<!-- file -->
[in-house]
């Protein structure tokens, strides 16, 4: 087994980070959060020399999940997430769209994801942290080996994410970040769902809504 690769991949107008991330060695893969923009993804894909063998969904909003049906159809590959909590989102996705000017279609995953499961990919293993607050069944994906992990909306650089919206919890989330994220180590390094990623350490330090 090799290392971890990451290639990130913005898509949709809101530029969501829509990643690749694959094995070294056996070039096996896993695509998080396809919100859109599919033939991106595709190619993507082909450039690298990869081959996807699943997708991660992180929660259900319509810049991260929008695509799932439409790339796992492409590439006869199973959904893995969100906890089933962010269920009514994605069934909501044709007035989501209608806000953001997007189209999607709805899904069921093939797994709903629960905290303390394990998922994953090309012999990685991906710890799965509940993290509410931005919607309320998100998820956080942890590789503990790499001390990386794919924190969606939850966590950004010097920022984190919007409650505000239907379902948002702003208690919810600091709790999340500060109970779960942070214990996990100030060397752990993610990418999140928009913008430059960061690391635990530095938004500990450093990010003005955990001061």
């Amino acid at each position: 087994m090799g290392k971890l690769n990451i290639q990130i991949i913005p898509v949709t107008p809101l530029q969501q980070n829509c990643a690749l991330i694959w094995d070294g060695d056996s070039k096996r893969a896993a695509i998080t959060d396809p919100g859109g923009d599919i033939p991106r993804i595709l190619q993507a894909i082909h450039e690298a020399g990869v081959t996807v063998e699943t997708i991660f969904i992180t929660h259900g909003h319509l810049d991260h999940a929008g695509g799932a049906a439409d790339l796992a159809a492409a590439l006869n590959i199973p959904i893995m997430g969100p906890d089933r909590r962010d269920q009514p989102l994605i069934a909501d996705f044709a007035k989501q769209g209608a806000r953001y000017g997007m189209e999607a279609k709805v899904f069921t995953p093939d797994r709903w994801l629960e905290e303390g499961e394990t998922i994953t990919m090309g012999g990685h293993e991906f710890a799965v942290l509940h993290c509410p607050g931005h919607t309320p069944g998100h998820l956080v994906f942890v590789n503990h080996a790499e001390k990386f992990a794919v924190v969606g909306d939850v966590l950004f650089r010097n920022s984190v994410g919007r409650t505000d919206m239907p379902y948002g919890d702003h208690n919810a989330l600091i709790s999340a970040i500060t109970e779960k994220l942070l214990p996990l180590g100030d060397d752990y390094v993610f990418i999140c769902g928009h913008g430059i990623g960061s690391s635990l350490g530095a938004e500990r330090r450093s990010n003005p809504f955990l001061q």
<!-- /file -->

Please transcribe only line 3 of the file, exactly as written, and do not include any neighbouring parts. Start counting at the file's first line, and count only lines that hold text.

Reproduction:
């Amino acid at each position: 087994m090799g290392k971890l690769n990451i290639q990130i991949i913005p898509v949709t107008p809101l530029q969501q980070n829509c990643a690749l991330i694959w094995d070294g060695d056996s070039k096996r893969a896993a695509i998080t959060d396809p919100g859109g923009d599919i033939p991106r993804i595709l190619q993507a894909i082909h450039e690298a020399g990869v081959t996807v063998e699943t997708i991660f969904i992180t929660h259900g909003h319509l810049d991260h999940a929008g695509g799932a049906a439409d790339l796992a159809a492409a590439l006869n590959i199973p959904i893995m997430g969100p906890d089933r909590r962010d269920q009514p989102l994605i069934a909501d996705f044709a007035k989501q769209g209608a806000r953001y000017g997007m189209e999607a279609k709805v899904f069921t995953p093939d797994r709903w994801l629960e905290e303390g499961e394990t998922i994953t990919m090309g012999g990685h293993e991906f710890a799965v942290l509940h993290c509410p607050g931005h919607t309320p069944g998100h998820l956080v994906f942890v590789n503990h080996a790499e001390k990386f992990a794919v924190v969606g909306d939850v966590l950004f650089r010097n920022s984190v994410g919007r409650t505000d919206m239907p379902y948002g919890d702003h208690n919810a989330l600091i709790s999340a970040i500060t109970e779960k994220l942070l214990p996990l180590g100030d060397d752990y390094v993610f990418i999140c769902g928009h913008g430059i990623g960061s690391s635990l350490g530095a938004e500990r330090r450093s990010n003005p809504f955990l001061q």